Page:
Mayumi Fujikawa's earliest training began with her father, a self-taught violinist, at the age of 3. At sixteen she attended the Toho Conservatoire in Tokyo studying with the Hideo Saito, Kenji Kobayashi & Tomoyasu Soh. A scholarship from the Alex de Vries Foundation enabled her to work with Franz Wigy, a pupil of Ysaye, at the Flemish National Music Institute in Belgium. She later studied briefly with Leonid Kogan prior to her Grand Prix Vieuxtemps and her spectacular success in the 1970 Tchaikovsky Competition, where she was described by David Oistrach as "the revelation of the competition".
Her concert activities have taken her as far afield as South America, the Far-East, Israel, Asia and her native Japan. Her career in the United States began with a spectacular debut at the Lincoln Center with the Philadelphia Orchestra and Eugene Ormandy and has since widened to include appearances with virtually all the major US orchestras including Chicago, Boston, Houston, Dallas, Detroit, Pittsburgh, San Francisco, Los Angeles and Cleveland with which she appeared with Lorin Maazel at Carnegie Hall.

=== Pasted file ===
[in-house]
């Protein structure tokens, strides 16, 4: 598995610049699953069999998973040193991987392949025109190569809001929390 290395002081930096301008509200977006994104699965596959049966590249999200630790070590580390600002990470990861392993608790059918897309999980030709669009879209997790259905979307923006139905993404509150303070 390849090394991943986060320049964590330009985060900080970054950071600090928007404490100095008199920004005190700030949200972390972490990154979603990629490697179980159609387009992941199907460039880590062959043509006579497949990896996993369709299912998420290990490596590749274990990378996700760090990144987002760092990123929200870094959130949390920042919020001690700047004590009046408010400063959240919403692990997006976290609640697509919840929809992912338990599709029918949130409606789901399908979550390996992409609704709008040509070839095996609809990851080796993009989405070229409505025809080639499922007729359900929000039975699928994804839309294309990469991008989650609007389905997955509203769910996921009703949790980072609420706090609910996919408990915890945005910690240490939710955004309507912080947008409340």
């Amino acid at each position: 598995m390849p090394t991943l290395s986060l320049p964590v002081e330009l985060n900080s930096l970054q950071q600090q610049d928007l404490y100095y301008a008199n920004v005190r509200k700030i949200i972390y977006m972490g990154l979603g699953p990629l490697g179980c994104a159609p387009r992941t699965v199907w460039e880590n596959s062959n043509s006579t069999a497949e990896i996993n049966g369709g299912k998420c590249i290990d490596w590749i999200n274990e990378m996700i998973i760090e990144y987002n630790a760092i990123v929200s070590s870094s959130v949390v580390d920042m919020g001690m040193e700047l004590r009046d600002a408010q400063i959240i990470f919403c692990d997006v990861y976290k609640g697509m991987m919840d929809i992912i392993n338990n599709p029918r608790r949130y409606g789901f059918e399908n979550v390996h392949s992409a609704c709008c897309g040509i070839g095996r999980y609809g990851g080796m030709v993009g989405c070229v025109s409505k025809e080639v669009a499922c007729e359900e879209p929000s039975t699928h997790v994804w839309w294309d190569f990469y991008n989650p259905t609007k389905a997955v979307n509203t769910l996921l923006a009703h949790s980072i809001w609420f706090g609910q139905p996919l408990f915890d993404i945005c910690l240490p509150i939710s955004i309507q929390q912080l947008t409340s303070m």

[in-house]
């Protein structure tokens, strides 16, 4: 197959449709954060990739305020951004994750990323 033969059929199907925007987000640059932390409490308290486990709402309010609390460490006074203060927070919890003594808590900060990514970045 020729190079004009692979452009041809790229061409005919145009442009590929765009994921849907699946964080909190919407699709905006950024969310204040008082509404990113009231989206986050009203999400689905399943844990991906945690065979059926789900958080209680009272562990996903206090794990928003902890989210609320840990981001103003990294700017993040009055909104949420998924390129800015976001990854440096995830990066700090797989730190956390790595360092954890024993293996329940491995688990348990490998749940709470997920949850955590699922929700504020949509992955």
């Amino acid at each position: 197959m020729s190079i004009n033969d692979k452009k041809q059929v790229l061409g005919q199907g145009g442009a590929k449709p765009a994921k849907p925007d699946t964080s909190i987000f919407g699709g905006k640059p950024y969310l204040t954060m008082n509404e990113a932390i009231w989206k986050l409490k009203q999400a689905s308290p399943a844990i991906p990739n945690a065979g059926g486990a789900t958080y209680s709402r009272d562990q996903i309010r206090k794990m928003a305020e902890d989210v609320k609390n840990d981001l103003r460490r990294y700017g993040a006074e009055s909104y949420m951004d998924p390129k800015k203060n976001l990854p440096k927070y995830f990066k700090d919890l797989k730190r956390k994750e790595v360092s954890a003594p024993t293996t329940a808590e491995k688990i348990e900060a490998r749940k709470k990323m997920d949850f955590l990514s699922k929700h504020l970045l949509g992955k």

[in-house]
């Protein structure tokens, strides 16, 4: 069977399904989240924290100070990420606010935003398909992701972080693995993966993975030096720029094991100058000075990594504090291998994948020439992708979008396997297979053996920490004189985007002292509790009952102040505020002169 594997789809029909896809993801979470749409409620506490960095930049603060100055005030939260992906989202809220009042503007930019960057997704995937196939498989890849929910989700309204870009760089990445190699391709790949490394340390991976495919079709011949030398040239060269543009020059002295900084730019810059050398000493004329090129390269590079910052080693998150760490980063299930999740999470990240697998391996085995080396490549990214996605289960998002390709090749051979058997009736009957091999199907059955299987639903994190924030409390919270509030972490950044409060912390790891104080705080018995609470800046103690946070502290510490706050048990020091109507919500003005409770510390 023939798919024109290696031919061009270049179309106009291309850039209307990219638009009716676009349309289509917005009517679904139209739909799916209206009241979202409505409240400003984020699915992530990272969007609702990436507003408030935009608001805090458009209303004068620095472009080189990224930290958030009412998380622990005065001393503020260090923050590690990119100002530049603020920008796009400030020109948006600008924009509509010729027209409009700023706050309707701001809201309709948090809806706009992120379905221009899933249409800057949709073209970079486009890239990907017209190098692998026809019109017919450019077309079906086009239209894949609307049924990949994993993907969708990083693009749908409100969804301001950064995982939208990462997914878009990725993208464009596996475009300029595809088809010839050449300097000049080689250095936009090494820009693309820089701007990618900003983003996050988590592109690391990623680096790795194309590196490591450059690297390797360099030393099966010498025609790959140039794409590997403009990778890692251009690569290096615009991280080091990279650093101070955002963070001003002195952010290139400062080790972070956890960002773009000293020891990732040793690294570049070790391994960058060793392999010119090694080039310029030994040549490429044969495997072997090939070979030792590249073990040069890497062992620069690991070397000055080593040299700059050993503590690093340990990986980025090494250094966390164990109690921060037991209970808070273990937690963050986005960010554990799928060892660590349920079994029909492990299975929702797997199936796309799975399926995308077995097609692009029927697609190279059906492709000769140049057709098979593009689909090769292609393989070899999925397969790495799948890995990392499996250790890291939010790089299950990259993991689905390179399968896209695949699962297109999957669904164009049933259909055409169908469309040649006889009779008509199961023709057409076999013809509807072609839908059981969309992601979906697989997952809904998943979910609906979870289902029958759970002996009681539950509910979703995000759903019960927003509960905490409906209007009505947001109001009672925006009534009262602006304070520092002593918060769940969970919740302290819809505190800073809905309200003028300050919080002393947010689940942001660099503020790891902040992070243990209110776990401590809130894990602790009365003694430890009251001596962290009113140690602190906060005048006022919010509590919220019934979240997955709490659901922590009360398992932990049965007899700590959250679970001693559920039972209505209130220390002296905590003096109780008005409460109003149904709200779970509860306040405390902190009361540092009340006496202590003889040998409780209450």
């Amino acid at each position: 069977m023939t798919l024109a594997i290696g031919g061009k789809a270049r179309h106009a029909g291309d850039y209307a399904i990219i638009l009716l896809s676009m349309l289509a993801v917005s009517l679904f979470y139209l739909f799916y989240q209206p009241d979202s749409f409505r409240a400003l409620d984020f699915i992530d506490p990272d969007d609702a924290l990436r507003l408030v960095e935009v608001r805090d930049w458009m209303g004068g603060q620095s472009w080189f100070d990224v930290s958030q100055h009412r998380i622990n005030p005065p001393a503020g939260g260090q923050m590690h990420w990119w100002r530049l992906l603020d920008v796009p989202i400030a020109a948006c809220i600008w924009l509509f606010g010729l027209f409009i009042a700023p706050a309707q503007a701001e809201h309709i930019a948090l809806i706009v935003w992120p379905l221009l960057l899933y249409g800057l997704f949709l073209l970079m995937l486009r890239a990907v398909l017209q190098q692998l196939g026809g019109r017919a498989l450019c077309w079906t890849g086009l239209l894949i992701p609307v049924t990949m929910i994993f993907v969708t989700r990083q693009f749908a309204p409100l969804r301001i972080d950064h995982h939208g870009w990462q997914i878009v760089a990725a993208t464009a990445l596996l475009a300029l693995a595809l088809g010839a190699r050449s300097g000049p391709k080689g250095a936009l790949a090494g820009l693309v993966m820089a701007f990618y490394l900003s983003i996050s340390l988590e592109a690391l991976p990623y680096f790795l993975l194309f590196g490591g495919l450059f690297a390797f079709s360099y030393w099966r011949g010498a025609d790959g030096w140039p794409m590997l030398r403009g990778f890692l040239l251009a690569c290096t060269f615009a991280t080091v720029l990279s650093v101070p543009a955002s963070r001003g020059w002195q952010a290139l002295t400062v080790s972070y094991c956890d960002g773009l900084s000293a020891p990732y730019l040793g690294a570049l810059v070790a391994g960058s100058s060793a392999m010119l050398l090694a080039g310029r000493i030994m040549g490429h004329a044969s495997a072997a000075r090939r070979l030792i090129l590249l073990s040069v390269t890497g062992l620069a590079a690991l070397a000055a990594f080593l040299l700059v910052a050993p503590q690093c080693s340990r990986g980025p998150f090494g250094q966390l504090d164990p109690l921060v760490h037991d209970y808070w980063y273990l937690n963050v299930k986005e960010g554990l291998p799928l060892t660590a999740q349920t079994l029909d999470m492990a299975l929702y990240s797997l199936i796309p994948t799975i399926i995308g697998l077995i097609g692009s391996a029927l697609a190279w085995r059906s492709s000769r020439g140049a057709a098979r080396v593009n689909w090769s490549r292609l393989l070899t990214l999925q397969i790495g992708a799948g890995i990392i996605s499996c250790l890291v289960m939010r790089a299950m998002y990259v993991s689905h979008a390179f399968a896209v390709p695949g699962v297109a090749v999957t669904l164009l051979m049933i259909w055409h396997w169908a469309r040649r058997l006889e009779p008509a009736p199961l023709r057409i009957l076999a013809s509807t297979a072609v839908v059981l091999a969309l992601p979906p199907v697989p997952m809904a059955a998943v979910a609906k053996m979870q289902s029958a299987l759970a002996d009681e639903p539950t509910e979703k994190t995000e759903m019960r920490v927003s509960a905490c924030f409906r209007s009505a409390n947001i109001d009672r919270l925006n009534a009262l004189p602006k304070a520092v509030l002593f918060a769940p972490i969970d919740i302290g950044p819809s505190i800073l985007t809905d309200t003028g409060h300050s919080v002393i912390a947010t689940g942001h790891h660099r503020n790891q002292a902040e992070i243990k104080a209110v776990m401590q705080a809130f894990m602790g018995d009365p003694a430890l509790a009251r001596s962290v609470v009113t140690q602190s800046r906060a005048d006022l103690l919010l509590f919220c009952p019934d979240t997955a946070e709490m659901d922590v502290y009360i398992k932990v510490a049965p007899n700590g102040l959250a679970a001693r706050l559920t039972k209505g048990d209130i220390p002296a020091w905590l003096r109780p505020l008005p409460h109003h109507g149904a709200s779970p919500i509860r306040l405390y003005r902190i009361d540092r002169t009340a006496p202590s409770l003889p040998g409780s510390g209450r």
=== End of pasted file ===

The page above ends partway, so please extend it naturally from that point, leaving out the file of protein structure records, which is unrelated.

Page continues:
Other eminent conductors with whom she has worked include Daniel Barenboim, Sir Andrew Davis, Charles Dutoit, Lawrence Foster, Kyril Kondrashin, James Levine, Zubin Mehta, Sergio Ozawa, Andre Previn, Joseph Krips, Kurt Sanderling, Wolfgang Sawallisch, Walter Weller and Sir Simon Rattle. She has been guest at Europe's most prestigious International Festivals, including Aldeburgh, Edinburgh and the London Proms, in addition to Ravinia, Saratoga and Tanglewood Festivals in the United States.
Chamber Music has been an integral part of her artistic life forming longstanding partnerships with Michael Roll, Jorge Federico Osorio and Richard Markson in addition to appearances with Andre Previn, Ralph Kirshbaum, Nobuko Imai, Peter Frankl, Craig Sheppard and Gerald Robbins.